Look for the shiner perch to move into the shallows from deep water in late May and June (at which time the trout will target the samller perch). Shiner perch give birth to live young (6 to 20 full formed perch) in July and August. Those young are in the 1 to 1.5 size range at birth.

    The three spine sticklebacks are prime cutthroat food. They are pretty common in eastuary/brackish watrer areas. Look for the cutthroat to target them as the stickleback are flushed from tidal channels and pocket estuaries. Sticklebacks are also summer spawners with most of the spawners dying after spawning. Those dying/struggling are easy forage for the cutthroat. Look for the cutthroat targeting those dying sticklebacks in tidal eddies downstream of those pocket estuaries and channels. BTW - Those large Lake Washington cutthroat regualrly take advance of the summer sticklebacks die-off.

    Steve -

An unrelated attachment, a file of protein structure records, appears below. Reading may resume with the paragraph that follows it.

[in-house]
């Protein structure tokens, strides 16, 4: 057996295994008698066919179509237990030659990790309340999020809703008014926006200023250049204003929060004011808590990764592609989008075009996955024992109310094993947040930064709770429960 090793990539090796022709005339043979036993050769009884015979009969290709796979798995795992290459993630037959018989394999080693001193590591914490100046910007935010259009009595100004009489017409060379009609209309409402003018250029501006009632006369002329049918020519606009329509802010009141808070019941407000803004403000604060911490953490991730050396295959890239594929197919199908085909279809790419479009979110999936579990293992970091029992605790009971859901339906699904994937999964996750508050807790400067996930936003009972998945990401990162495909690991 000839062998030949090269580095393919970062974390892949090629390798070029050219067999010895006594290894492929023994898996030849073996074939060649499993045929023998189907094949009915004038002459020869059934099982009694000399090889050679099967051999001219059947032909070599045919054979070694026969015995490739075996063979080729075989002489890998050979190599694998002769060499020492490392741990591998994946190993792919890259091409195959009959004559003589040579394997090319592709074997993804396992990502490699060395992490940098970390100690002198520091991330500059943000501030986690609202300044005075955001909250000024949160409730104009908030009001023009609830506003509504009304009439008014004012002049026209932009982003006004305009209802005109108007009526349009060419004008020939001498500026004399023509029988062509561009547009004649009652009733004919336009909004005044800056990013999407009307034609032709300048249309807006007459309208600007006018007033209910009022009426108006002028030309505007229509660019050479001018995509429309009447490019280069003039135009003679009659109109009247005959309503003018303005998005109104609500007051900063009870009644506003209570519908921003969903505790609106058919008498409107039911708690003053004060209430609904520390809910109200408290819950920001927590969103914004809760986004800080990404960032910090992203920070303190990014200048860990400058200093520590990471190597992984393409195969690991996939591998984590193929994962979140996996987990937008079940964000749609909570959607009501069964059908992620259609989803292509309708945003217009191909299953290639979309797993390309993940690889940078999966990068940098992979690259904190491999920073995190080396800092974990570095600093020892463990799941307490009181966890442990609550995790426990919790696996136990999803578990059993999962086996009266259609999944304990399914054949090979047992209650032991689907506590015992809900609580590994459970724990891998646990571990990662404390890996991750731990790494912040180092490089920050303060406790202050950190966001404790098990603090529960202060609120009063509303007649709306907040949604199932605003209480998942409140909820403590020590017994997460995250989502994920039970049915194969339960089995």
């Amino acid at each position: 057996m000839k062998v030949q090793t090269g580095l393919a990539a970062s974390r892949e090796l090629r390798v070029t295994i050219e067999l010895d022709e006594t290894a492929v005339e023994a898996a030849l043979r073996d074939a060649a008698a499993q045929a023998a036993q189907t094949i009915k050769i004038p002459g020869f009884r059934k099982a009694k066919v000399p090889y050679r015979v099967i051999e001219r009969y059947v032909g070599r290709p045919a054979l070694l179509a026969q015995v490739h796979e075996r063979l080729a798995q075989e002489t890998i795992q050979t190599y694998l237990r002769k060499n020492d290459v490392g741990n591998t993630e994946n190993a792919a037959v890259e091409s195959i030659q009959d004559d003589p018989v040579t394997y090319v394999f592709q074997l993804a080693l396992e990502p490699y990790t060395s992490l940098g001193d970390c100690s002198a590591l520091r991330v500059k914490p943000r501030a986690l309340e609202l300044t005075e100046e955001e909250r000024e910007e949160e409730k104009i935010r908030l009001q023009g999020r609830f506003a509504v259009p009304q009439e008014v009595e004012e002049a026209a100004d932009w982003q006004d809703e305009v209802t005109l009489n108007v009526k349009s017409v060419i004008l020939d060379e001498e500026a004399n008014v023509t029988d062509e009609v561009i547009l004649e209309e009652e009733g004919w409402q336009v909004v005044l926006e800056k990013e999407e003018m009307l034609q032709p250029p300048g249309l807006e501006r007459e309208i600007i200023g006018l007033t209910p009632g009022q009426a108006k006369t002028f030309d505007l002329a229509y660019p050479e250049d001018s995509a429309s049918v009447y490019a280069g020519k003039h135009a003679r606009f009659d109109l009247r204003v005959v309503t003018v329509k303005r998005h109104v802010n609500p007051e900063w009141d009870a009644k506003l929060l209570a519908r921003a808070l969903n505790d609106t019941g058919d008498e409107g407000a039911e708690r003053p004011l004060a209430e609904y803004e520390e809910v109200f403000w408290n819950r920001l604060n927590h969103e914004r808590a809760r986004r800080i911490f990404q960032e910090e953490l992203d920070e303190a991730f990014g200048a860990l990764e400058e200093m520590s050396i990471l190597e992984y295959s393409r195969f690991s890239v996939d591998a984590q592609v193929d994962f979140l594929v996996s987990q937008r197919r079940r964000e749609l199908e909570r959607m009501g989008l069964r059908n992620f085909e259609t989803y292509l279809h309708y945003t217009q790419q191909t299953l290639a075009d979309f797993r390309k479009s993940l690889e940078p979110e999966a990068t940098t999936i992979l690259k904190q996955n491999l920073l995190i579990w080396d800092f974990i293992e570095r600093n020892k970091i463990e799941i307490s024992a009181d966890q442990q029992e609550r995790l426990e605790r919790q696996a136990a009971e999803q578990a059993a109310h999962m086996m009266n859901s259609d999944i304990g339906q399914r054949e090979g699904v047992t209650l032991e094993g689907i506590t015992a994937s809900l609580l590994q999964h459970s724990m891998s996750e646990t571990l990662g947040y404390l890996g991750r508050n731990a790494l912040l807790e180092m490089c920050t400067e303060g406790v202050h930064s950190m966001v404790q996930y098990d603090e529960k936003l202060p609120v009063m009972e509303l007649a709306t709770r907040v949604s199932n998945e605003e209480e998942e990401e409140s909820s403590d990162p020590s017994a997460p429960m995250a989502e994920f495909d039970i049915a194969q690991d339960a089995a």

I agree it can be great fun when the cutts are targeting chum fry or in even years pink fry. Here in the north sound area on the tidal portions of the rivers and near-by beaches it can be pretty exciting as the cuttrhoat slash at the pods of fry that are being pushed along by strong currents (usually on out going tide). The cutthroat (as well as bull trout) will position themselves along beach in a couple feed of water. Those fish will reveal themsleves as the migrating school of fry are pushed along by the current - pretty common to see several groups of cutthroat working the fry along a beach. OUtside of the strong current push the fry typcially move into the shallows to feed. Look for the chum fry to hit the beches in April and May with pink fry a month or so earlier. An aside is that in the rivers the pink fry tend to migrate at night that habit seems to continue (at least for a time). Look to target the cutthroat feeding on those migrating schools of pink fry on a strong ebb tide early in the morning or late evening.